Pretending an opera together
Chafin, Theresa Beverly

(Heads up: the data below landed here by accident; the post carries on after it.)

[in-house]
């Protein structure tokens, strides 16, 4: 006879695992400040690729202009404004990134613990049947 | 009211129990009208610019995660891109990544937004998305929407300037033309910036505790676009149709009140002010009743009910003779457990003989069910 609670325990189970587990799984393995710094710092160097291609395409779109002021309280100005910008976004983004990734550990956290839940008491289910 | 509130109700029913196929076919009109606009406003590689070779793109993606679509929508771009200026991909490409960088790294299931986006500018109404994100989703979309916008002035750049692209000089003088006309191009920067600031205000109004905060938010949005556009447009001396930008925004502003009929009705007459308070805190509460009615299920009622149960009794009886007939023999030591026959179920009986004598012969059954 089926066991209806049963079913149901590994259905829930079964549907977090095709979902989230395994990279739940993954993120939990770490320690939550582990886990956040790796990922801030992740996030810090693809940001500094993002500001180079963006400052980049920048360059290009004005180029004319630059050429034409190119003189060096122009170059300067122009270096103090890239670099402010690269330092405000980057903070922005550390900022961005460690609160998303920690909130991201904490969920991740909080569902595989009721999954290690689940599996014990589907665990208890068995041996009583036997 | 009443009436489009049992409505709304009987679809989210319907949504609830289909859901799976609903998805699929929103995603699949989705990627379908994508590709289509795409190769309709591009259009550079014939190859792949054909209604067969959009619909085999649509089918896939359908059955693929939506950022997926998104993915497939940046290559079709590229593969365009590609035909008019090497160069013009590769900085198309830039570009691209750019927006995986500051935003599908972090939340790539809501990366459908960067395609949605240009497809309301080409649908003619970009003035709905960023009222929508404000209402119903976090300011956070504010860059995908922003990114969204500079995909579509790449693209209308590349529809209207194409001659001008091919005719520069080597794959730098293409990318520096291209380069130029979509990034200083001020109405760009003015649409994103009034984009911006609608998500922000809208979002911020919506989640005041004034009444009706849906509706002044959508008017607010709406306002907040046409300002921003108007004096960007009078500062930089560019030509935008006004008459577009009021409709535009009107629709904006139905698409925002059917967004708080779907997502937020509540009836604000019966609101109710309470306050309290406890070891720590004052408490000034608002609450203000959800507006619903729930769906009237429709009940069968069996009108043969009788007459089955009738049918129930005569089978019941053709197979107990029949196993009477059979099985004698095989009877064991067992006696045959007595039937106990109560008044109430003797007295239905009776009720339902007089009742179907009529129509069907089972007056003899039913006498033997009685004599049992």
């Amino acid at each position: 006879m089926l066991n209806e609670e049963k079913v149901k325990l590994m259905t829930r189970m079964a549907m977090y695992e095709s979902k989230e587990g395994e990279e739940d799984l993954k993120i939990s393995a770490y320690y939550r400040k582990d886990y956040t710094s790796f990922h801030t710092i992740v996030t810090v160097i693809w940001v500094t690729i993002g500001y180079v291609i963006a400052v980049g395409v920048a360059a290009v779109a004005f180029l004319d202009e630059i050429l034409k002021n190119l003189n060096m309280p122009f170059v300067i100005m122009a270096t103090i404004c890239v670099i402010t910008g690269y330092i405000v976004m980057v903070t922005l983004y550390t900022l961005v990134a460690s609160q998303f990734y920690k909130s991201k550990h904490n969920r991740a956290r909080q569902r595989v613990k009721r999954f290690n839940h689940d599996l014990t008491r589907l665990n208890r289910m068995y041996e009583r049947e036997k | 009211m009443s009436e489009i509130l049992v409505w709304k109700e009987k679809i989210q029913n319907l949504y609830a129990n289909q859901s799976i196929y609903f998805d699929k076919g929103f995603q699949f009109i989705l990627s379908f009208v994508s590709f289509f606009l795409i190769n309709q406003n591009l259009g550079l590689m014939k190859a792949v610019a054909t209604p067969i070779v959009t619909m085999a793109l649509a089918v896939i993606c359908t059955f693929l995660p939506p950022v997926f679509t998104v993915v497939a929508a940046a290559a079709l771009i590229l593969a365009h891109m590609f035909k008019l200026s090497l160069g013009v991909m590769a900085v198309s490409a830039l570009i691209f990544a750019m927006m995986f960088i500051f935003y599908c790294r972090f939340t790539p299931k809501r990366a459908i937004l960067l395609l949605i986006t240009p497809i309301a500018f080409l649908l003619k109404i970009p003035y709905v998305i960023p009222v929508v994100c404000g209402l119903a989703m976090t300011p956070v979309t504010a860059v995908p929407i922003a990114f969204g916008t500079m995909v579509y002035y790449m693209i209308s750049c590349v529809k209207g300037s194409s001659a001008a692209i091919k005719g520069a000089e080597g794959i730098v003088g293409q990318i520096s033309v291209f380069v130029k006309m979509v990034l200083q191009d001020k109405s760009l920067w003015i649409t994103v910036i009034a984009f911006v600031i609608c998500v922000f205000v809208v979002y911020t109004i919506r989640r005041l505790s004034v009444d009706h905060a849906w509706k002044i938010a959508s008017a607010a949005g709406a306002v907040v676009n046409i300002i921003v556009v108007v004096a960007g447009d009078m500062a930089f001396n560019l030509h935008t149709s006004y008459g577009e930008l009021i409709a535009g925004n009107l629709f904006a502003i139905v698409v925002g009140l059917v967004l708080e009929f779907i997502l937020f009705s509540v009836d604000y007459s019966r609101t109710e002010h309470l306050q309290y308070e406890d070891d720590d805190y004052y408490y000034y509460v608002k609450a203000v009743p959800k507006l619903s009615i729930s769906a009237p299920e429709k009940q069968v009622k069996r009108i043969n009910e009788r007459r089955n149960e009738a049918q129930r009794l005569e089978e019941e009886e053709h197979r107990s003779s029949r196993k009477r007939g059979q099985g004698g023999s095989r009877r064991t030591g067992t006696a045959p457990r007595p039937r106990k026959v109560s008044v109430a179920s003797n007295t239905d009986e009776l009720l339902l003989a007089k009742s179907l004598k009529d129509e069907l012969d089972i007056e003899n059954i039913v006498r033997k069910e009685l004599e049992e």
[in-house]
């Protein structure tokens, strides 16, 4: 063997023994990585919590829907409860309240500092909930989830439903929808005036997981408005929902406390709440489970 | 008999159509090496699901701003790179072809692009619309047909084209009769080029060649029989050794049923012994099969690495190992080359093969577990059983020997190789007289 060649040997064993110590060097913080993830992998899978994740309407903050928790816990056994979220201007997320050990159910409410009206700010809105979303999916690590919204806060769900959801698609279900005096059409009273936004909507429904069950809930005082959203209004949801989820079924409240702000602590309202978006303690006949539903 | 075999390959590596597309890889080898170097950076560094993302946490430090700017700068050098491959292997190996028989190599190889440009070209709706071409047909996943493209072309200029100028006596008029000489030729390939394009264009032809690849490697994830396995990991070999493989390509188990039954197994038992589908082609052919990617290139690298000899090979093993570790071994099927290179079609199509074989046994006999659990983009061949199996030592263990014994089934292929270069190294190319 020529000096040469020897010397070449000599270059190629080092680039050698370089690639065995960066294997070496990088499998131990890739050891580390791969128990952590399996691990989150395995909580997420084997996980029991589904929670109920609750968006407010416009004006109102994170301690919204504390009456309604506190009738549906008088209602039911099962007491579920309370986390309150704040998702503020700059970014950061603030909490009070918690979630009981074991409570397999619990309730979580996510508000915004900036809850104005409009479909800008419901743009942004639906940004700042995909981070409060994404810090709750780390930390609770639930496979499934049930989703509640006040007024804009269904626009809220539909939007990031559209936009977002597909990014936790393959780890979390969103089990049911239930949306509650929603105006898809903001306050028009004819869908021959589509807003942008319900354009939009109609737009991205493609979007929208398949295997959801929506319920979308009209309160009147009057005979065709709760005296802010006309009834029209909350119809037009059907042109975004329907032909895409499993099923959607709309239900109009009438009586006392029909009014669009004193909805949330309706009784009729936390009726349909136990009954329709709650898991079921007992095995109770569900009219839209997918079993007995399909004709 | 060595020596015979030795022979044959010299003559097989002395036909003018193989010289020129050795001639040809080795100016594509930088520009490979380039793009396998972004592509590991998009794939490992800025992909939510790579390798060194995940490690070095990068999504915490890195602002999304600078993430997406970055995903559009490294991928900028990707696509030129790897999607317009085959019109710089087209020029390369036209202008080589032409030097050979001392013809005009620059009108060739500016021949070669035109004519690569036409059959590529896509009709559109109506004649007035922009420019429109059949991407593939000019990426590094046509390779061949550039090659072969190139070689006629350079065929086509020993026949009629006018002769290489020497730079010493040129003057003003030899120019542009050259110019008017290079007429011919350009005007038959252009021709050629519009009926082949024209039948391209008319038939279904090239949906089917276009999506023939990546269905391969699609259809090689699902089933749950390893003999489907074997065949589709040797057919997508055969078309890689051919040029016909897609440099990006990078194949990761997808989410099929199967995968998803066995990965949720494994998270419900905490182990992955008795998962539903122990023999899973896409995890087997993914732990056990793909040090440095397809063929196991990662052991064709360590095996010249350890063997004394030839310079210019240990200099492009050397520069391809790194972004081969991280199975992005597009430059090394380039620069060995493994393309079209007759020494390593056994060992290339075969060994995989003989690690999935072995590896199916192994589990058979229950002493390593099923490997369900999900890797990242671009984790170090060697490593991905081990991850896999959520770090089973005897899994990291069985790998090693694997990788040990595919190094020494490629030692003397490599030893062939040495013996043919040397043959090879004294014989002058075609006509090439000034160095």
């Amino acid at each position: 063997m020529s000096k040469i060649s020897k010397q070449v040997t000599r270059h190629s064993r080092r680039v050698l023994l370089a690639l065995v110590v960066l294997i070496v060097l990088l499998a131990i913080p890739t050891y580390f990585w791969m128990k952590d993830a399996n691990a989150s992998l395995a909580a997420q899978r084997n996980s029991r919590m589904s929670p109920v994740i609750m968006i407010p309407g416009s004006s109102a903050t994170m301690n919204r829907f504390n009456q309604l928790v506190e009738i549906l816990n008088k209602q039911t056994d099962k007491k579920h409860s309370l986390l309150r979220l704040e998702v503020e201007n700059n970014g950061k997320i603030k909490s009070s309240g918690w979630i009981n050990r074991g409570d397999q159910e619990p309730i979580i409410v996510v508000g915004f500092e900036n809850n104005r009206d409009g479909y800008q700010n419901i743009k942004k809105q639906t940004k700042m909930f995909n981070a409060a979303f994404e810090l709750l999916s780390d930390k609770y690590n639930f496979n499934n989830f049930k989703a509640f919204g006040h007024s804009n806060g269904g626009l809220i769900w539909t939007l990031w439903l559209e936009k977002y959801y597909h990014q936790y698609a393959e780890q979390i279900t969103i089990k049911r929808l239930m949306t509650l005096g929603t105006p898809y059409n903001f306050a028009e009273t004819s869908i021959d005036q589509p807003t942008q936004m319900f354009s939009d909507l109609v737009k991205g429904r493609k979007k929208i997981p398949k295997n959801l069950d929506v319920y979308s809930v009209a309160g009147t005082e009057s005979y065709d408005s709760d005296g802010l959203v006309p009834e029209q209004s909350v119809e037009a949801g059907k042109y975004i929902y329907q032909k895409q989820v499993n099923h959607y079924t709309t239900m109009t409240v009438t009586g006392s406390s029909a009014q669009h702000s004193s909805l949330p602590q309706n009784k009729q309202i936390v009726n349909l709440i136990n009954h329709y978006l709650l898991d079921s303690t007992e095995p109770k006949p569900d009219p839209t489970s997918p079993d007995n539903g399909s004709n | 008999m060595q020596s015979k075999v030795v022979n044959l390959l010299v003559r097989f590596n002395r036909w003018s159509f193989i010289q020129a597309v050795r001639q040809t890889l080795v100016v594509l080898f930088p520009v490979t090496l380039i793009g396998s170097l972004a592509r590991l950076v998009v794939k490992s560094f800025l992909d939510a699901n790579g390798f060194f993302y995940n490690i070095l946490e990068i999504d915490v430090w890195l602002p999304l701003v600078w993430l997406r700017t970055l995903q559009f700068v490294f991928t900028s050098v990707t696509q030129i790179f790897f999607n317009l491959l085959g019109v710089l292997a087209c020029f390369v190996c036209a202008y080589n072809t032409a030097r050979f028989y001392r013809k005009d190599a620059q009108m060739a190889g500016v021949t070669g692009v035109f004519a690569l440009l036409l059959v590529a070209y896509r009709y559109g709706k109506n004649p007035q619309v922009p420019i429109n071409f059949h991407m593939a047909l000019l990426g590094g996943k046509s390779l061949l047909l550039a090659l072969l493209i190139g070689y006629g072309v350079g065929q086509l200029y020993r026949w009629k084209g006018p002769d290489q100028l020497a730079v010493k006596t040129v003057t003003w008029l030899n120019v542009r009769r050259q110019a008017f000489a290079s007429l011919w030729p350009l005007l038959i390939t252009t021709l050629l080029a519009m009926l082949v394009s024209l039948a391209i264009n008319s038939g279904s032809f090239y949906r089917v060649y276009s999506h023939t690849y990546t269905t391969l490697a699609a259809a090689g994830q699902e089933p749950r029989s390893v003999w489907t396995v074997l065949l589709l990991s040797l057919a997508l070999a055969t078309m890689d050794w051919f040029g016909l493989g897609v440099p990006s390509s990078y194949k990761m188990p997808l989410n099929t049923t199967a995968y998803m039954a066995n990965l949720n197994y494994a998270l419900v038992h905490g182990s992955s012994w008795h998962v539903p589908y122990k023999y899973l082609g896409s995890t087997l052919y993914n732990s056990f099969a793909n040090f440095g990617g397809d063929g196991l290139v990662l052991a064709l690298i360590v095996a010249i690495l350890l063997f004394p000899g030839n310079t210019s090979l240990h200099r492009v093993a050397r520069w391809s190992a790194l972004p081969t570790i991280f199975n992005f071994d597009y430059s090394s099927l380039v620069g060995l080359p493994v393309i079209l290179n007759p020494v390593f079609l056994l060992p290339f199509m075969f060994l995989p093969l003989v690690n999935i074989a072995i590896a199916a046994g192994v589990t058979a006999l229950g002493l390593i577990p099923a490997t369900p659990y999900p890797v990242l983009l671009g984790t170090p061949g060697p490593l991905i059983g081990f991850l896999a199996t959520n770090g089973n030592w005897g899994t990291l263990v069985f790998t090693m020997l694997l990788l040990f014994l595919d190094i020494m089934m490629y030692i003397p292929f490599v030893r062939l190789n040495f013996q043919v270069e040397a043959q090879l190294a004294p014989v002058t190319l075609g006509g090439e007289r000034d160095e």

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Fred Rogers is an icon in 20th-century American life: his daily television program for preschoolers, Mister Rogers’ Neighborhood, was on the air for over 40 years. The Neighborhood was heavily scored with live jazz and hundreds of original songs sung by Rogers and others characters. Still, few realize that Rogers wrote all the songs himself, or that he held a Bachelor of Music degree in Music Composition, or that he composed 14 original Television Operas, and produced them on the Neighborhood, from 1968 to 1989. This dissertation first demonstrates the extraordinary importance that Rogers placed on music in his own life, his television program, and the lives of his viewers. Then, through three case studies [the Babysitter Opera (1968), Spoon Mountain (1982), and Josephine the Short-Neck Giraffe (1989)], it assess the unique musical design, presentation, and idea content of Rogers’ operatic productions. It connects these works with the broader issues of mid-20th-century Television Opera, Rogers’ experience with collaborative operatic production, and performance traditions throughout opera history. It will consider the operas in light of Rogers’ presumed goals of encouraging creativity and making opera accessible to all, and demonstrate that they are a precise reflection of the rest of the Neighborhood.
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